The rain is heavy when I pull up to Michelangelo's Pizzeria and Italian Restaurant in Sarasota, Florida. The dining room is empty at 11:09 a.m., but the glass display case is full. A pizzaiolo wearing a white T-shirt, white apron, and motivated white socks takes my order for stuffed pizza. After putting my slice into the oven to warm, he introduces himself with a heavy New York accent.
Mike Iannucci started working at his cousin's pizzeria in Long Island, New York, when he was 15 and has been in the pizza business in some capacity ever since, bringing his expertise with him when he moved to Florida 30 years ago. He doesn't own Michelangelo's and says he's content with that. He tells me that, from experience, “When you own a restaurant, it's like a baby. You worry about it constantly. I'm much happier this way.”
While he works, the radio in the open kitchen pumps out classic rock and Mike sings along: “We gotta get out of dis place, if it's the last thing we ever do.” His accent is even thicker when he sings.
Mike presses the dough against the marble counter, spinning it into a large circle before sliding it onto a well-floured pizza peel. He alternates layers of meat—pepperoni, meatballs, sausage, ham, salami—with fistfuls of mozzarella cheese. He makes small talk with a regular who's just stepped through the door. “How's it going, Sherry? Did you make it in here dry?” “Not really,” she responds.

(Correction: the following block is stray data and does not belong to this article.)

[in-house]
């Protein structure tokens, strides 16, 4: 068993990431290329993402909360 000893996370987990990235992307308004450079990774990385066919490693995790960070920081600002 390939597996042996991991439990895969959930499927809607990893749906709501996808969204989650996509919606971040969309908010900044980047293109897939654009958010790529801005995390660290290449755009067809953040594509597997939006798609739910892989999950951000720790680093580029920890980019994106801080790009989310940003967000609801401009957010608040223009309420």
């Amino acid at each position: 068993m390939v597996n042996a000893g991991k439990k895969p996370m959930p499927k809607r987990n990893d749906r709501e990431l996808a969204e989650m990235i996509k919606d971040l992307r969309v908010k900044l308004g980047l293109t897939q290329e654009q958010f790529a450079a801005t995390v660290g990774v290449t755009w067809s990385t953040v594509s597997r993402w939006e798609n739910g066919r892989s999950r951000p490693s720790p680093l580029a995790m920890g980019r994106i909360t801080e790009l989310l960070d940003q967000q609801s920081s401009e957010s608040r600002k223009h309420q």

Mike chuckles and spins a second dough ball into a circle, which he delicately drapes over the mountain of meat and cheese. He presses it around the edges to seal and, with a dramatic flourish, pinches the center to create a steam vent. After a brush with garlicky oil, he slides the weighty pie into the oven.
When it's done, Mike will let the pie set up overnight before slicing it so that the filling doesn't run out. He steps back and admires his work. “It's like making pottery. When it comes out of the kiln, it's like “WOW!” Of course, it also doesn't hurt that I'd like to eat it.”